46. I finally decided that I was both: a photographer and a gearhead. I love cameras, have always loved cameras, and probably always will love cameras. (Especially film cameras.) I love trying different ones, and seeing how each delivers a slightly different perspective. That said, I am also trying to create my artistic vision, whatever the hell that might turn out to be, in my spare time. Nothing wrong with both being fascinated by gear, and taking beautiful photographs. The two are not mutually contradictory.

  47. BTW Jim is an idiot.

    Even if you were a gear head, you can love tech too. I love tech (computers, TVs, Consoles, Phones AND cameras). Cameras are tech too, analog or digital. You can love the device and the photos it creates. Lets not let gear head become a dirty word. You can be a gear head and a photographer.

    I can only imagine how hard it must be to try and provide fresh photos with each camera you review as well as shoot for fun and recreation. It is never easy to perform on demand and that is what you have to do with each review camera. And you put it up here for us to analyze! You are very brave Steve.

  48. Thanks a lot for doing this. I think the reason that people love learning about film is because some of us know everything about digital photography, making us feel too sheepish to ask about film things. I have always wondered about scanning as my local photo shop scans em for me. They do it well but I may want to look into investing in a scanner if I get an M6.

  49. Whoa,,, what is up with this Jim person? I just found this site a few weeks ago after buying the M8 and finding rangefinders. I have used the digital SLR’s for several years and after the M8 and this site I am actually starting to think about getting a film rangefinder (starting with Bessa propably).

    Keep up the GREAT work Steve!!

  50. David V, Are you crazy selling your D-SLR gear? LOL! I agree with choosing your tool, or instrument. If you don’t like the camera you’re shooting with, it will show in the results. I also think this site has enriched my life. I love all the rangefinder gear, though I’m a newbie at it. I’m stepping back to what I used to love, which is film. Only, I’m doing it with a rangefinder this time, and it’s quite lovely. Simple and elegant. I think Steve’s Blog has given me a renewal of hope in my photography. It’s okay to be nostalgic and still use film. I think the movement is growing. It’s also okay to use digital. The nice thing about this site is that is varied and always interesting. I can’t say that about any other photography website.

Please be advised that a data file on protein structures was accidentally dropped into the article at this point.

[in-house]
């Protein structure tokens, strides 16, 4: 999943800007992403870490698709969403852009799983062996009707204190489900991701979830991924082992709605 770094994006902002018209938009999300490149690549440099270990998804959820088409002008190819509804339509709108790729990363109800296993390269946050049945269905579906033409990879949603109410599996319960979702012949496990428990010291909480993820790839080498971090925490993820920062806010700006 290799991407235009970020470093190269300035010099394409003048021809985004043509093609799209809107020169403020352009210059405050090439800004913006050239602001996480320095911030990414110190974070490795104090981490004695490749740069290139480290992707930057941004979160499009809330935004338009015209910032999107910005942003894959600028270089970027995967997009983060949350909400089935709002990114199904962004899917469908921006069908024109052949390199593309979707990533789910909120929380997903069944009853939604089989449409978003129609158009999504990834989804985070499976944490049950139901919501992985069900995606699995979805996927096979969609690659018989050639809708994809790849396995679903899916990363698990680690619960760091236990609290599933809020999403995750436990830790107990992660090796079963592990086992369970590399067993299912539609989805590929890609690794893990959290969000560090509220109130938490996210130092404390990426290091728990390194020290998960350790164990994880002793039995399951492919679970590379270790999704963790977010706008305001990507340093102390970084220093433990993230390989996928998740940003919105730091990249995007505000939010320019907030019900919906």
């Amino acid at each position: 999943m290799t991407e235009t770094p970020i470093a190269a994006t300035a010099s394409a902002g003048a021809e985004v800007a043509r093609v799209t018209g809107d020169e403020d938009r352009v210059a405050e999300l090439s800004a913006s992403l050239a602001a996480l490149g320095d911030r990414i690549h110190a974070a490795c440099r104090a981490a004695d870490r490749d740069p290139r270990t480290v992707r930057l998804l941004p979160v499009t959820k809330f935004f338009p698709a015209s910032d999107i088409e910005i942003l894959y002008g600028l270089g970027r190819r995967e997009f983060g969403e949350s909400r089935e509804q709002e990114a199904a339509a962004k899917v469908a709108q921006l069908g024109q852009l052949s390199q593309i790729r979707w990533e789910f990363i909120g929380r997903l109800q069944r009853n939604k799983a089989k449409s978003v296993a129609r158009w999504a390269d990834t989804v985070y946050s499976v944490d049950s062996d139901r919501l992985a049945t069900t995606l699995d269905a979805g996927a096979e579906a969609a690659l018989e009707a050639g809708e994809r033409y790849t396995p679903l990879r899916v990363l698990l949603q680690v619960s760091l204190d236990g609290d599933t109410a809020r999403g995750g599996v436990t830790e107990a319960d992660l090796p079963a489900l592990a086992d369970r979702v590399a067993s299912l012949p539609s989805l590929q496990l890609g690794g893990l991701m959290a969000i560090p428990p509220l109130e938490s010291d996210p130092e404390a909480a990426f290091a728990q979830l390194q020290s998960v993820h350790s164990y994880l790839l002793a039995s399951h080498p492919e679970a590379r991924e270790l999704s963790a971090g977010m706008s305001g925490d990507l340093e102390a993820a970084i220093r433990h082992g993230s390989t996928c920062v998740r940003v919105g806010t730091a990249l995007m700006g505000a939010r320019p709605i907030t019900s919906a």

51. Elaine,

    Consumers fuel 2/3 of the American economy. If it was any different, none of us would be hanging here talking about this and having as much fun 🙂

  52. Dwight: Thanks for the after market film holder website. I bookmarked it for when I get a scanner. 🙂

    Hey, Jim, you should be picking on me. I buy and sell like there’s no tomorrow! I’m very fickle and I love gear. I’m a gear head, and I suck at photography. I am a Mac addict, an electronic addict, a photography addict. Maybe, I’m just an addict. I will never be satisfied with the gear I own; and will keep purchasing until I’m on my death bed. “Please, just let me put this is in my shopping cart! Please!” I’m the one with GAS. I buy, I regret, I sell, I buy again. It’s like the damned camera bags. There’s NEVER a perfect one. I must have 5 camera bags that and am still looking for that perfect bag! I have OCD and am gonna buy, buy, buy, like some people excessively wash their hands. I’m broke as hell, and I don’t care. But…I love to shoot, shoot shoot as well. I may suck, but I don’t care about that either. I’m never going to be pro in the truest sense of the word. I’m going to be artistic and eccentric. I shoot what I want, when I want with what I want. Whew. That felt good.

    Now that I admitted to being a photography addict, I must comment on Steve’s addiction to photography. Because of Steve’s addiction, we have a wonderful website. I think Steve has Blogger Addiction. If he takes two Tums, he’ll cured by Fall. I glory in the fact that he switches gear often, courtesy of BH Photo or whomever. I love how he gets all this cool gear to test. I love the videos, the comments, the heartfelt feelings about the gear he uses. Where else can you find such artist’s remarks? This is an artist who tells it like it is. I think it’s friggin great that he switched to the MP from the M6; because he missed his other MP. Nostalgia is something to be admired, not ridiculed.

    I understand the whole focus on one camera and shoot it for one year. Blah, blah, blah. Tell that to Bruce Weber, Annie Lebovitz, Chris Weeks, Chase Jarvis, and all the other camera gear heads out there. (I know a man who has at least 30 old beat-up cameras, all film, and he uses them all! He’s a GREAT photographer too. He’s had galleries of his work displayed, and will be publishing a book soon.)

    If you don’t think Steve is a photographer, you haven’t viewed his work. I love the candid and portrait shots he’s taken. He’s quite damned good.

    Hey, even I, with all my gear am a pretty good photographer on occasion. (Actually, I don’t have that much gear, come to think of it. I’ve only recently bought into Leica, and I went broke doing it. All my gear is old, except for thr M8.2, which I bought used. In fact, all of my Leica gear is used. Crap! I need to sell it and buy new. What was I thinking?)

    Ahh, to each his own. I guess I’m having a little fun here. Steve, I appreciate this video on the V700. I will be getting one of those soon, along with a new Macintosh, maybe a nikon D700, a 24-70mm zoom lens, an Olympus EPL-1 with a lens, some film and maybe a new truck.